Saturday, May 31, 2008

Why does everything have to be so bifurcated??

Am I the only one that feels bifurcated - split into two? I am one person when I am on the neighborhood cul-de-sac filled with kids, parents, baseballs, scooters, bikes, motorized toy cars and lacrosse sticks, ensuring that Sayer doesn’t hurt any one by accident or have a fit. I am another person when I am at Jacob’s high school research symposium, visiting poster presentations about recycling and biodiesel; socializing with other parents and talking with teachers about potential funders for “green” school projects.

I am one person when I am at an IEP meeting advocating for Sayer’s education program, or arranging for inclusion services for his day camp. I am quite another sipping martinis with a buddy in a Portland bistro, or on the dance floor with my cousins at a family party on Long Island.

Sometimes I wonder what it would be like to sip martinis in an outdoor cafe with the neighborhood moms and dads on the cul de sac, where I would not have that veneer of hypervigilance I have when with Sayer in unstructured settings. Or what it would be like to go to OMSI with Sayer and one of Jacob’s teachers. Or go see the “Sex and the City” movie with Sayer’s teacher. Or take one of my New York cousins with me on a lecture on behavior strategies for kids on the autism spectrum.

Clearly, all these people would see completely different sides of me. in different settings and situations. But, would that be good or bad? Do these separate identifies protect us, define us, limit us or liberate us?? I'm not sure of the answer - are you?



6 comments:

ByJane said...

I'm not sure bifurcated is the word I'd use. I know what you're saying, but to me it's an issue of the different parts of me responding to different stimuli. The me who read Beowulf for a graduate lit class was the same me who played lowball poker later that night. I thought it was kinda neat that I could do both.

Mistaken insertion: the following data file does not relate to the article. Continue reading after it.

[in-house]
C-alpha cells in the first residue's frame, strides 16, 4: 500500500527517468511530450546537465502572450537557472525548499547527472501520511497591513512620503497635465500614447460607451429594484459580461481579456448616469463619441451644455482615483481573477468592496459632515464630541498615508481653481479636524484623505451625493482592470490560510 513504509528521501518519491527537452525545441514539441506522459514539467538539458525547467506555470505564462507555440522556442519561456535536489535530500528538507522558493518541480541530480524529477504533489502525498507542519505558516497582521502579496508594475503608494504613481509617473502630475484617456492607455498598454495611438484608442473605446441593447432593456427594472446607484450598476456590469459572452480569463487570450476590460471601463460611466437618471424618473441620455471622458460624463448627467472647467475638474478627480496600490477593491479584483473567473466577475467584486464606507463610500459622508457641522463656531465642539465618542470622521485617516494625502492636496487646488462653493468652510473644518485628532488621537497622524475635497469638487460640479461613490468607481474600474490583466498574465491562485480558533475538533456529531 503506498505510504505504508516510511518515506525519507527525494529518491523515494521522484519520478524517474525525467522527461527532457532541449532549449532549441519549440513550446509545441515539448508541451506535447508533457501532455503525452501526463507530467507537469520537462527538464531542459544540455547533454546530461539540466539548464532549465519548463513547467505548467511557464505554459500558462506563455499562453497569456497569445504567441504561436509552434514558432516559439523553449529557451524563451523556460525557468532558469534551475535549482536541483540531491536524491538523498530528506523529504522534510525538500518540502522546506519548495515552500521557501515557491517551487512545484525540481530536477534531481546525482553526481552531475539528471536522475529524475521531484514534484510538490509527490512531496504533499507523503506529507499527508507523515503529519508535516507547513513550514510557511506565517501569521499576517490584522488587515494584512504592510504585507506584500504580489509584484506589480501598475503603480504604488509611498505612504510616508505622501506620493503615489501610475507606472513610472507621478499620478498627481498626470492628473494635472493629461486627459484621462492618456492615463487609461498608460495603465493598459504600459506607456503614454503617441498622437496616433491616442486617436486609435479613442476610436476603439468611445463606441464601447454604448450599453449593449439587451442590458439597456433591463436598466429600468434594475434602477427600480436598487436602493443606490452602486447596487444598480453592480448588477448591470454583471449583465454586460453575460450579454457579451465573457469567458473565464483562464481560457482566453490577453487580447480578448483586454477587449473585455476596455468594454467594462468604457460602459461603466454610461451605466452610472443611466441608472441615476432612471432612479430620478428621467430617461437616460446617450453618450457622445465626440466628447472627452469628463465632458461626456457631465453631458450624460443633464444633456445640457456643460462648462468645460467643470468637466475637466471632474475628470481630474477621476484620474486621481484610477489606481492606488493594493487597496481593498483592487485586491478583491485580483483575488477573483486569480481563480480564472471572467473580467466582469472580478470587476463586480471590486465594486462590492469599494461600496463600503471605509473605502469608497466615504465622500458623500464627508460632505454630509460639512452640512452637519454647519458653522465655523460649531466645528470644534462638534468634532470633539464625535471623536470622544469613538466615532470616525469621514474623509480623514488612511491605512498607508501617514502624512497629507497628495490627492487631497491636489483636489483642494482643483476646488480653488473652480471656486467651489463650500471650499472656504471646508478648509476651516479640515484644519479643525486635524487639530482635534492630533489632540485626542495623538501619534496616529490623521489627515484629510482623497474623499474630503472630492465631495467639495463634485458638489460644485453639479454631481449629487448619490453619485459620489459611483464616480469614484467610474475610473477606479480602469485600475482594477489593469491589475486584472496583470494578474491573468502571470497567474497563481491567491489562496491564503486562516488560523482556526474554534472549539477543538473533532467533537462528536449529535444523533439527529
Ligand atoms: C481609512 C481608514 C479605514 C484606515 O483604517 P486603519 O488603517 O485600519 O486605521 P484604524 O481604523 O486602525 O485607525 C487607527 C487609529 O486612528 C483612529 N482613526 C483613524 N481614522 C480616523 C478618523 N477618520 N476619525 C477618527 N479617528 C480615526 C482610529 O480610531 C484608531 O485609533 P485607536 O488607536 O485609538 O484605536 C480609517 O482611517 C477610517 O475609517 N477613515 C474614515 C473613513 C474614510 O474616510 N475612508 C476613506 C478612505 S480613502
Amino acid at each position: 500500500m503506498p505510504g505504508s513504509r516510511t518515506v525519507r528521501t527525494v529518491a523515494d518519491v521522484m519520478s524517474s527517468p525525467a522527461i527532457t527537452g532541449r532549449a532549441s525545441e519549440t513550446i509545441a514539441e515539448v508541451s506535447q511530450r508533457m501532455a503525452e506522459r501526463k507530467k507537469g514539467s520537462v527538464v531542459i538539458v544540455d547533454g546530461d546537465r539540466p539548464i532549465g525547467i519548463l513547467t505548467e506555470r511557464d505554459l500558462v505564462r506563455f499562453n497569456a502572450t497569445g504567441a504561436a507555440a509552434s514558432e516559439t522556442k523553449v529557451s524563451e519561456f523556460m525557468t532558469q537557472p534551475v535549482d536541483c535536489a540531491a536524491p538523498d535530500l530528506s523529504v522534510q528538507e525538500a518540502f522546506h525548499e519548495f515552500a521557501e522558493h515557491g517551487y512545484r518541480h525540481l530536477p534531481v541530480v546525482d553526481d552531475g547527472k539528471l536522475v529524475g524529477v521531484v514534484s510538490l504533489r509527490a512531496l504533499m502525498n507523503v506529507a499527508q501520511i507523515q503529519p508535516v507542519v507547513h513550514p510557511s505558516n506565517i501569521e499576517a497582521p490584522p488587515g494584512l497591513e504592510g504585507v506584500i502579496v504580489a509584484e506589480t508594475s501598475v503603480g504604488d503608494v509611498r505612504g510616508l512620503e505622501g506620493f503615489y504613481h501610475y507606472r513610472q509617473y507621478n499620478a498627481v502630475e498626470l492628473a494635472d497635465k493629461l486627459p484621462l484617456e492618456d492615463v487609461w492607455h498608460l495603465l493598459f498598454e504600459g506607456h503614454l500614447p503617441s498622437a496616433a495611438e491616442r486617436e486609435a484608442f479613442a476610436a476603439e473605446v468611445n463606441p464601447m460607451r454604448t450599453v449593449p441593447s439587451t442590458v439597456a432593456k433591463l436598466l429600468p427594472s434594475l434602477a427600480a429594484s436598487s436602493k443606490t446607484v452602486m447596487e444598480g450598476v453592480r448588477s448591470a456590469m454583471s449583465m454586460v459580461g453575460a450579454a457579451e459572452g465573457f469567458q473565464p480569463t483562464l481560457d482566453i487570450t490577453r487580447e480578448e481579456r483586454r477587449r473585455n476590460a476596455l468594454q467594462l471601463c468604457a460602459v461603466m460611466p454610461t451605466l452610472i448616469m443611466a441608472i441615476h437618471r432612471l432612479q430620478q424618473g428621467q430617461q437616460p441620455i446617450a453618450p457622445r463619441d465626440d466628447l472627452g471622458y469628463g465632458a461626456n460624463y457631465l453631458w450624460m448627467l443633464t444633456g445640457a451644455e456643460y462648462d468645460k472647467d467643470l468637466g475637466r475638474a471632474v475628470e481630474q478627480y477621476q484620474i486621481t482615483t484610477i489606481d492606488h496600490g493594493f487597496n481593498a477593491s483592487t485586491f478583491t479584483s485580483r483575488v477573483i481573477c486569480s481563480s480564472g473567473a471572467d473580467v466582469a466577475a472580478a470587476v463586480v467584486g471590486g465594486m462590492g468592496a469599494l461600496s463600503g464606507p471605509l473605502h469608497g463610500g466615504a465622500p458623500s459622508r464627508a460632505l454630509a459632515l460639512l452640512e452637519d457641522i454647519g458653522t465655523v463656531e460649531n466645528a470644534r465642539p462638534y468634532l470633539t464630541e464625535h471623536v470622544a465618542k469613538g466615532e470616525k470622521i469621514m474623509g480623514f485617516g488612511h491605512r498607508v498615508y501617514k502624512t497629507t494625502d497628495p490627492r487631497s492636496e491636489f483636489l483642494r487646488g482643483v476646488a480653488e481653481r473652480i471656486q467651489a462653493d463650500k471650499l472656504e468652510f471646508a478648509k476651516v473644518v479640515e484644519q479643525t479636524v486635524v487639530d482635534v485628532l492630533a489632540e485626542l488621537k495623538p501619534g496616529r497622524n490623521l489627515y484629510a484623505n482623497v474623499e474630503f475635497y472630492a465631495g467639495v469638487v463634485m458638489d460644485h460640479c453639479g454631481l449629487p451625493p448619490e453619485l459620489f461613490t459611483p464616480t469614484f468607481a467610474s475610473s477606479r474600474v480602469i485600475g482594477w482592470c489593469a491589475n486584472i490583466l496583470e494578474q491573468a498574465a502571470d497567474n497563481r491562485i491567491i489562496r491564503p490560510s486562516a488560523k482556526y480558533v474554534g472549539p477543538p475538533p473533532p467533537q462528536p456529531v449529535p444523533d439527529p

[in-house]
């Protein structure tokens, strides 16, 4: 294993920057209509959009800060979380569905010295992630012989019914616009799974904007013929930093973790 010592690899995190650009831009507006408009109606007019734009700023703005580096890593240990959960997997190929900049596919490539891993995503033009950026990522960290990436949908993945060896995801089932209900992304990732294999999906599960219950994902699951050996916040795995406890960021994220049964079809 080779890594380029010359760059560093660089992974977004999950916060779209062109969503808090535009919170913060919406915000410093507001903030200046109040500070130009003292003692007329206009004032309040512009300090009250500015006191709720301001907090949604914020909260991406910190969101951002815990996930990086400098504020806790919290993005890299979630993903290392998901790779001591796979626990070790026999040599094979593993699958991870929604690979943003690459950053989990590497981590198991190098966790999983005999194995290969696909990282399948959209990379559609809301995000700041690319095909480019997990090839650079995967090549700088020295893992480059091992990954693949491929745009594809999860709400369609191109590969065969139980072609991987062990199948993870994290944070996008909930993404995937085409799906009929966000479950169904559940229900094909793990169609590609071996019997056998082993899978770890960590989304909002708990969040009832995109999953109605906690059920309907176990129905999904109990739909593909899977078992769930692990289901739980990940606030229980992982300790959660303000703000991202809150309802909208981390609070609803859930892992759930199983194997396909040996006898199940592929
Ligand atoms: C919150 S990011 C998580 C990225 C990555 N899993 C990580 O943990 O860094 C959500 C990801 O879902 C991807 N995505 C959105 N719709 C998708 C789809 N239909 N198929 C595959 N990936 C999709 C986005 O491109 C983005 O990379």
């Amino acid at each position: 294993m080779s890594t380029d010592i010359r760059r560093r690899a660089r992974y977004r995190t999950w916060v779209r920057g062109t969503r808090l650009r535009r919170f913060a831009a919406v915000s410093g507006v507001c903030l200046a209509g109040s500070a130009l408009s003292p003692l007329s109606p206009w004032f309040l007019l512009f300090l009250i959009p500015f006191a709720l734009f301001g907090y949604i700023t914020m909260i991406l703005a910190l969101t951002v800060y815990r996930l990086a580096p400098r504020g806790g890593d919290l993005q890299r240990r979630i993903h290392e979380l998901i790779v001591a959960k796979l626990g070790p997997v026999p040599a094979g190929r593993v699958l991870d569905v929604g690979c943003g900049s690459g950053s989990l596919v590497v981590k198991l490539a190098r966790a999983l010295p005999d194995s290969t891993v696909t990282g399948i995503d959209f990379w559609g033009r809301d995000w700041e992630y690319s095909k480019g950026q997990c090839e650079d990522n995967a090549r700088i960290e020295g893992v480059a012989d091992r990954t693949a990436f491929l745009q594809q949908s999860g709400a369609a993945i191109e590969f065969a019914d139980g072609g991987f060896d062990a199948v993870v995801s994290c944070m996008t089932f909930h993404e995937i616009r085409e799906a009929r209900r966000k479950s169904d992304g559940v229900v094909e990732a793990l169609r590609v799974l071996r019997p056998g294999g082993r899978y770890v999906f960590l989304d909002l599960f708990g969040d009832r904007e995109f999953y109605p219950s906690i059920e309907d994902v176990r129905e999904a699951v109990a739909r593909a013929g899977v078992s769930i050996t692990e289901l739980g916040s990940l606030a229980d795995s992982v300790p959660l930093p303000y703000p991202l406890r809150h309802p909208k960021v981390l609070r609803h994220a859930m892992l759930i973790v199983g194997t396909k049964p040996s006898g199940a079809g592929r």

Sylvie said...

Isn't this the textbook definition of postmodern subjectivity?!?

Carol said...

I guess it is postmodern in that no identity is "better" than any other - good point Sylvie

Anonymous said...

I think it is good to be 'different" with different people (okay, I am still stuck on which teacher you would take to see SATC with...hmmmmmm). It's sort of when I am with my typical boys' friends moms, I am just another 'mom', when I am around other parents with kids on the spectrum, we sit and discuss different therapies...it's just life, I think....

Katie

linda said...

I had not thought about how my labels, should I choose to use them, liberate me but they do, if I choose to be liberated...not trying to be cute here but rather had an aha moment over this one...I have lots of labels I "could" live with but don't....so am I not liberated? no...I am still liberated...it is because I feel free to choose or not to choose and know my reality is that it matter not one wit what is real and precious and meaning-full to me. I hope that makes sense..it did when I wrote it!

Carol said...

That's a good point Linda - we can choose whether to be owned by our labels or not.